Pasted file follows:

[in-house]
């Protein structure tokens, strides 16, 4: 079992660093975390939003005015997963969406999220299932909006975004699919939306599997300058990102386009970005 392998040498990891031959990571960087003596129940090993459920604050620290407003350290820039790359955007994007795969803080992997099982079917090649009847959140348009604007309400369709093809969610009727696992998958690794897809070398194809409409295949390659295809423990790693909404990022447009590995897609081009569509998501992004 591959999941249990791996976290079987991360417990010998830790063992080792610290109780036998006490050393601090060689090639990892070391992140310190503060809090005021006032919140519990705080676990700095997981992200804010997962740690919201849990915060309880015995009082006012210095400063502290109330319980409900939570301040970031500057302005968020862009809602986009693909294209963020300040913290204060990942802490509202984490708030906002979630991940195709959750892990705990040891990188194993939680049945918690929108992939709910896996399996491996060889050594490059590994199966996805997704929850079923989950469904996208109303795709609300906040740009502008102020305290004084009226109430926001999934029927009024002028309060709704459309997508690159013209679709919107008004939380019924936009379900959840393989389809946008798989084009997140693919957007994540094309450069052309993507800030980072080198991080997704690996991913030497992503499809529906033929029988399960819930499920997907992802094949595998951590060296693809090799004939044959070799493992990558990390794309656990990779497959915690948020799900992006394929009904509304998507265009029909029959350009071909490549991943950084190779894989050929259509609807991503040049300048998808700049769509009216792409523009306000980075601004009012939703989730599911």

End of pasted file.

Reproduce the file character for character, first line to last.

[in-house]
């Protein structure tokens, strides 16, 4: 079992660093975390939003005015997963969406999220299932909006975004699919939306599997300058990102386009970005 392998040498990891031959990571960087003596129940090993459920604050620290407003350290820039790359955007994007795969803080992997099982079917090649009847959140348009604007309400369709093809969610009727696992998958690794897809070398194809409409295949390659295809423990790693909404990022447009590995897609081009569509998501992004 591959999941249990791996976290079987991360417990010998830790063992080792610290109780036998006490050393601090060689090639990892070391992140310190503060809090005021006032919140519990705080676990700095997981992200804010997962740690919201849990915060309880015995009082006012210095400063502290109330319980409900939570301040970031500057302005968020862009809602986009693909294209963020300040913290204060990942802490509202984490708030906002979630991940195709959750892990705990040891990188194993939680049945918690929108992939709910896996399996491996060889050594490059590994199966996805997704929850079923989950469904996208109303795709609300906040740009502008102020305290004084009226109430926001999934029927009024002028309060709704459309997508690159013209679709919107008004939380019924936009379900959840393989389809946008798989084009997140693919957007994540094309450069052309993507800030980072080198991080997704690996991913030497992503499809529906033929029988399960819930499920997907992802094949595998951590060296693809090799004939044959070799493992990558990390794309656990990779497959915690948020799900992006394929009904509304998507265009029909029959350009071909490549991943950084190779894989050929259509609807991503040049300048998808700049769509009216792409523009306000980075601004009012939703989730599911």